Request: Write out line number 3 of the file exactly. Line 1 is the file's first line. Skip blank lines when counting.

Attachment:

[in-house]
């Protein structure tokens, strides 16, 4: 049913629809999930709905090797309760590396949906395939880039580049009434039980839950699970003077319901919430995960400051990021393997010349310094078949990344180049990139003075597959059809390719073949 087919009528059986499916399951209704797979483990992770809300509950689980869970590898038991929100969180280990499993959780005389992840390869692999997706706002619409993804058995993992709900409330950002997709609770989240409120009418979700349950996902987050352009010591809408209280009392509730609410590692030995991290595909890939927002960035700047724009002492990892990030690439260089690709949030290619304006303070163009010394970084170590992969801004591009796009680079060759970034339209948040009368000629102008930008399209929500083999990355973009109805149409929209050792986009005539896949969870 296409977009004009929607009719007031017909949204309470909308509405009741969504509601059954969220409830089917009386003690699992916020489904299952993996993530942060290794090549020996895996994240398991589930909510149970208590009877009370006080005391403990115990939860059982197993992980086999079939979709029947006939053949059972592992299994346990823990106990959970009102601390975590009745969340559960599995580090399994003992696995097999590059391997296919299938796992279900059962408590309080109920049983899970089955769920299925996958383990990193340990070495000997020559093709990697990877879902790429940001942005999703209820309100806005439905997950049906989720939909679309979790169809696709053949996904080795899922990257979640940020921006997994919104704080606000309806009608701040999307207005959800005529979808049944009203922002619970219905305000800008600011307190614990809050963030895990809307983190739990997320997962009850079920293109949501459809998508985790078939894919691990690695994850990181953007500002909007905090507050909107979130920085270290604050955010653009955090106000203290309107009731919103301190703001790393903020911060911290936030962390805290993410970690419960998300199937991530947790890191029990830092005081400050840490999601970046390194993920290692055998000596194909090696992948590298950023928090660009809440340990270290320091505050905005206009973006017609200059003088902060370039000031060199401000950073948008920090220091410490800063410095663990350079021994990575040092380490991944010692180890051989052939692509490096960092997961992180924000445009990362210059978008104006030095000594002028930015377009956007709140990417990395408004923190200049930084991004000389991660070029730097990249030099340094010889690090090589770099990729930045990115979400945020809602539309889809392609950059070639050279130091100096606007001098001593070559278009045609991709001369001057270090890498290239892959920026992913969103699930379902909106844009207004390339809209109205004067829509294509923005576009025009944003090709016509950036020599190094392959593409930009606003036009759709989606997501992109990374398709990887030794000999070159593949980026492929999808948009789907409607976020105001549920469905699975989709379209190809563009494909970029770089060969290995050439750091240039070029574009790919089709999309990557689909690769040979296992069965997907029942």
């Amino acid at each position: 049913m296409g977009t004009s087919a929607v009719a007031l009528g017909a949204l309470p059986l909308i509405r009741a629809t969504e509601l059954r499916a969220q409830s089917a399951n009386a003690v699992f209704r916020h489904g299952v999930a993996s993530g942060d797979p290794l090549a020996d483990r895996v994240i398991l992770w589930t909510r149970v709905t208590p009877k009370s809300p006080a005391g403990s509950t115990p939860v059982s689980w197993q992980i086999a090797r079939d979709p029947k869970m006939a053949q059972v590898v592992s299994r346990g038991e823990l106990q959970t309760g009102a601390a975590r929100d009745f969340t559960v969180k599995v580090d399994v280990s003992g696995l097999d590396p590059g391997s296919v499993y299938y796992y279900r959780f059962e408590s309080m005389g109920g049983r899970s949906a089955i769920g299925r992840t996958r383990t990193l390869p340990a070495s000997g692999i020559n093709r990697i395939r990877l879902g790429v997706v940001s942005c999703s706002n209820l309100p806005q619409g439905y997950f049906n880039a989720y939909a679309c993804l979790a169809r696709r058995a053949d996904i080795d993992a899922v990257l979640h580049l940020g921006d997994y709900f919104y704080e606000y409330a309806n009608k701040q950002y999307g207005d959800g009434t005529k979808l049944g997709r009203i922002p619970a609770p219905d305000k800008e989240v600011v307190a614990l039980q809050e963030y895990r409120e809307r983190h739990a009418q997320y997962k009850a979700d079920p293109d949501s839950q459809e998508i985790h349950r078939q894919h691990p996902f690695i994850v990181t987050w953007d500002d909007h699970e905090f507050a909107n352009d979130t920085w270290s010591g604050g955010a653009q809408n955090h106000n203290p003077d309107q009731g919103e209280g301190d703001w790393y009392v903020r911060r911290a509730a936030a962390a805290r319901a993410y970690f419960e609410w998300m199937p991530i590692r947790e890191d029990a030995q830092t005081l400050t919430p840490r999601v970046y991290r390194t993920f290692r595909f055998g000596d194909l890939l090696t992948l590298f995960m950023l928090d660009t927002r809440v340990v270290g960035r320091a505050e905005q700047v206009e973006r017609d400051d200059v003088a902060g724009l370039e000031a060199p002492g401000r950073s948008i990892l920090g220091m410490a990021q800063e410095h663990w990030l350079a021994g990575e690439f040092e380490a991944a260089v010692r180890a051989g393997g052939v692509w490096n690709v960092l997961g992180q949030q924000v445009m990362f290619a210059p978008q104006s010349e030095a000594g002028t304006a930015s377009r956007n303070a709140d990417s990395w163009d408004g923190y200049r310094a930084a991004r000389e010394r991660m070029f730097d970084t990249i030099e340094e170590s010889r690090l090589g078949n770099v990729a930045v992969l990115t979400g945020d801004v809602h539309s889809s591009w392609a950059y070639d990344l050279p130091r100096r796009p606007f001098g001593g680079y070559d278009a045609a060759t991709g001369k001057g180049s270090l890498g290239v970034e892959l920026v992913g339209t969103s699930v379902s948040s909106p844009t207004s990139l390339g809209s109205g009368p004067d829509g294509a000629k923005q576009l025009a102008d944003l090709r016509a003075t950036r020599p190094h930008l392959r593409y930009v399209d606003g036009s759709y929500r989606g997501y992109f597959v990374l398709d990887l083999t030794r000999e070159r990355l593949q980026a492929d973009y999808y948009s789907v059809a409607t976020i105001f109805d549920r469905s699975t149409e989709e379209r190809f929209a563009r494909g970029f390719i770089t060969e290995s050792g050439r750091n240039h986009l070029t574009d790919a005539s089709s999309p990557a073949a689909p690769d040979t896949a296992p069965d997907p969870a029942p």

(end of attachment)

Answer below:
């Amino acid at each position: 049913m296409g977009t004009s087919a929607v009719a007031l009528g017909a949204l309470p059986l909308i509405r009741a629809t969504e509601l059954r499916a969220q409830s089917a399951n009386a003690v699992f209704r916020h489904g299952v999930a993996s993530g942060d797979p290794l090549a020996d483990r895996v994240i398991l992770w589930t909510r149970v709905t208590p009877k009370s809300p006080a005391g403990s509950t115990p939860v059982s689980w197993q992980i086999a090797r079939d979709p029947k869970m006939a053949q059972v590898v592992s299994r346990g038991e823990l106990q959970t309760g009102a601390a975590r929100d009745f969340t559960v969180k599995v580090d399994v280990s003992g696995l097999d590396p590059g391997s296919v499993y299938y796992y279900r959780f059962e408590s309080m005389g109920g049983r899970s949906a089955i769920g299925r992840t996958r383990t990193l390869p340990a070495s000997g692999i020559n093709r990697i395939r990877l879902g790429v997706v940001s942005c999703s706002n209820l309100p806005q619409g439905y997950f049906n880039a989720y939909a679309c993804l979790a169809r696709r058995a053949d996904i080795d993992a899922v990257l979640h580049l940020g921006d997994y709900f919104y704080e606000y409330a309806n009608k701040q950002y999307g207005d959800g009434t005529k979808l049944g997709r009203i922002p619970a609770p219905d305000k800008e989240v600011v307190a614990l039980q809050e963030y895990r409120e809307r983190h739990a009418q997320y997962k009850a979700d079920p293109d949501s839950q459809e998508i985790h349950r078939q894919h691990p996902f690695i994850v990181t987050w953007d500002d909007h699970e905090f507050a909107n352009d979130t920085w270290s010591g604050g955010a653009q809408n955090h106000n203290p003077d309107q009731g919103e209280g301190d703001w790393y009392v903020r911060r911290a509730a936030a962390a805290r319901a993410y970690f419960e609410w998300m199937p991530i590692r947790e890191d029990a030995q830092t005081l400050t919430p840490r999601v970046y991290r390194t993920f290692r595909f055998g000596d194909l890939l090696t992948l590298f995960m950023l928090d660009t927002r809440v340990v270290g960035r320091a505050e905005q700047v206009e973006r017609d400051d200059v003088a902060g724009l370039e000031a060199p002492g401000r950073s948008i990892l920090g220091m410490a990021q800063e410095h663990w990030l350079a021994g990575e690439f040092e380490a991944a260089v010692r180890a051989g393997g052939v692509w490096n690709v960092l997961g992180q949030q924000v445009m990362f290619a210059p978008q104006s010349e030095a000594g002028t304006a930015s377009r956007n303070a709140d990417s990395w163009d408004g923190y200049r310094a930084a991004r000389e010394r991660m070029f730097d970084t990249i030099e340094e170590s010889r690090l090589g078949n770099v990729a930045v992969l990115t979400g945020d801004v809602h539309s889809s591009w392609a950059y070639d990344l050279p130091r100096r796009p606007f001098g001593g680079y070559d278009a045609a060759t991709g001369k001057g180049s270090l890498g290239v970034e892959l920026v992913g339209t969103s699930v379902s948040s909106p844009t207004s990139l390339g809209s109205g009368p004067d829509g294509a000629k923005q576009l025009a102008d944003l090709r016509a003075t950036r020599p190094h930008l392959r593409y930009v399209d606003g036009s759709y929500r989606g997501y992109f597959v990374l398709d990887l083999t030794r000999e070159r990355l593949q980026a492929d973009y999808y948009s789907v059809a409607t976020i105001f109805d549920r469905s699975t149409e989709e379209r190809f929209a563009r494909g970029f390719i770089t060969e290995s050792g050439r750091n240039h986009l070029t574009d790919a005539s089709s999309p990557a073949a689909p690769d040979t896949a296992p069965d997907p969870a029942p």